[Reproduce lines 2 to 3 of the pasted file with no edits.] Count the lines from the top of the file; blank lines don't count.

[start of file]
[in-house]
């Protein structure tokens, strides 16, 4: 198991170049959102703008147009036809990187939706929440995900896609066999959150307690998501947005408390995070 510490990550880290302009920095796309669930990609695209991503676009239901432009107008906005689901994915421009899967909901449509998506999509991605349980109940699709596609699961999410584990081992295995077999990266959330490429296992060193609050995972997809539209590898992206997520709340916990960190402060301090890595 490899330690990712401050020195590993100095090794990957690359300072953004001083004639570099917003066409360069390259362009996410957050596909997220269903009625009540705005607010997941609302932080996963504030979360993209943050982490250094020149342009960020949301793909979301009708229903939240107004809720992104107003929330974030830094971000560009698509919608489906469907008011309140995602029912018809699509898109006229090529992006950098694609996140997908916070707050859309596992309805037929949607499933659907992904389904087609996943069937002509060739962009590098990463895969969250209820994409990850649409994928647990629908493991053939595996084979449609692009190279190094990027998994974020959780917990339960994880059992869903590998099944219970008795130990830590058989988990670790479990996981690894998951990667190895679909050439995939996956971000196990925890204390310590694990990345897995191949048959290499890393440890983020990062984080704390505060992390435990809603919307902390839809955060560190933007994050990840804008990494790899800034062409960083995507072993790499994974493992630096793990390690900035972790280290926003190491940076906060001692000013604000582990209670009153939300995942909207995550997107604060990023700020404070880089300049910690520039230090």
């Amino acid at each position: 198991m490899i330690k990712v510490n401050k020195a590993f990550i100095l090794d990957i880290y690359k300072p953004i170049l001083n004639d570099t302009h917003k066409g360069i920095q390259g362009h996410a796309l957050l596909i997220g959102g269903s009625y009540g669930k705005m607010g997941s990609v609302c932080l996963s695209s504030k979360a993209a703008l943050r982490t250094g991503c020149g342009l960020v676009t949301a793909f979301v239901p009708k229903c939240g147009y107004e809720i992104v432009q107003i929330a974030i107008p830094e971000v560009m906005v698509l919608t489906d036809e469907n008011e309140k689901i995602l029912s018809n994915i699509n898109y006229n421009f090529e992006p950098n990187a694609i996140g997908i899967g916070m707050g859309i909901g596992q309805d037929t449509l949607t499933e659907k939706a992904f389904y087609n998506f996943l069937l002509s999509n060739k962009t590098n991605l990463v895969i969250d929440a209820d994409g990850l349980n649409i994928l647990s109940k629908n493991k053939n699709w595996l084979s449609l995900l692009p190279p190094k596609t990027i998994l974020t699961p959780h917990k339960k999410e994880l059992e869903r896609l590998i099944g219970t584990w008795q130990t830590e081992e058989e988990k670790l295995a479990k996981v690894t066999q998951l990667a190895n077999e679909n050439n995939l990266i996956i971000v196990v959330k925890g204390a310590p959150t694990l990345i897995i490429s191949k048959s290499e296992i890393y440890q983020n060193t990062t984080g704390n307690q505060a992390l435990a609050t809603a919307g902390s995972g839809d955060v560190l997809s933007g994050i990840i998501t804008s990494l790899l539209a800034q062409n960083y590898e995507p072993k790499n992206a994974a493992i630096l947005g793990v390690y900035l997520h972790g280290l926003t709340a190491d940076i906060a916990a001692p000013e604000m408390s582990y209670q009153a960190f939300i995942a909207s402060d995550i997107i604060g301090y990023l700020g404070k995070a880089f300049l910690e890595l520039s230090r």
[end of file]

């Protein structure tokens, strides 16, 4: 198991170049959102703008147009036809990187939706929440995900896609066999959150307690998501947005408390995070 510490990550880290302009920095796309669930990609695209991503676009239901432009107008906005689901994915421009899967909901449509998506999509991605349980109940699709596609699961999410584990081992295995077999990266959330490429296992060193609050995972997809539209590898992206997520709340916990960190402060301090890595 490899330690990712401050020195590993100095090794990957690359300072953004001083004639570099917003066409360069390259362009996410957050596909997220269903009625009540705005607010997941609302932080996963504030979360993209943050982490250094020149342009960020949301793909979301009708229903939240107004809720992104107003929330974030830094971000560009698509919608489906469907008011309140995602029912018809699509898109006229090529992006950098694609996140997908916070707050859309596992309805037929949607499933659907992904389904087609996943069937002509060739962009590098990463895969969250209820994409990850649409994928647990629908493991053939595996084979449609692009190279190094990027998994974020959780917990339960994880059992869903590998099944219970008795130990830590058989988990670790479990996981690894998951990667190895679909050439995939996956971000196990925890204390310590694990990345897995191949048959290499890393440890983020990062984080704390505060992390435990809603919307902390839809955060560190933007994050990840804008990494790899800034062409960083995507072993790499994974493992630096793990390690900035972790280290926003190491940076906060001692000013604000582990209670009153939300995942909207995550997107604060990023700020404070880089300049910690520039230090």
């Amino acid at each position: 198991m490899i330690k990712v510490n401050k020195a590993f990550i100095l090794d990957i880290y690359k300072p953004i170049l001083n004639d570099t302009h917003k066409g360069i920095q390259g362009h996410a796309l957050l596909i997220g959102g269903s009625y009540g669930k705005m607010g997941s990609v609302c932080l996963s695209s504030k979360a993209a703008l943050r982490t250094g991503c020149g342009l960020v676009t949301a793909f979301v239901p009708k229903c939240g147009y107004e809720i992104v432009q107003i929330a974030i107008p830094e971000v560009m906005v698509l919608t489906d036809e469907n008011e309140k689901i995602l029912s018809n994915i699509n898109y006229n421009f090529e992006p950098n990187a694609i996140g997908i899967g916070m707050g859309i909901g596992q309805d037929t449509l949607t499933e659907k939706a992904f389904y087609n998506f996943l069937l002509s999509n060739k962009t590098n991605l990463v895969i969250d929440a209820d994409g990850l349980n649409i994928l647990s109940k629908n493991k053939n699709w595996l084979s449609l995900l692009p190279p190094k596609t990027i998994l974020t699961p959780h917990k339960k999410e994880l059992e869903r896609l590998i099944g219970t584990w008795q130990t830590e081992e058989e988990k670790l295995a479990k996981v690894t066999q998951l990667a190895n077999e679909n050439n995939l990266i996956i971000v196990v959330k925890g204390a310590p959150t694990l990345i897995i490429s191949k048959s290499e296992i890393y440890q983020n060193t990062t984080g704390n307690q505060a992390l435990a609050t809603a919307g902390s995972g839809d955060v560190l997809s933007g994050i990840i998501t804008s990494l790899l539209a800034q062409n960083y590898e995507p072993k790499n992206a994974a493992i630096l947005g793990v390690y900035l997520h972790g280290l926003t709340a190491d940076i906060a916990a001692p000013e604000m408390s582990y209670q009153a960190f939300i995942a909207s402060d995550i997107i604060g301090y990023l700020g404070k995070a880089f300049l910690e890595l520039s230090r």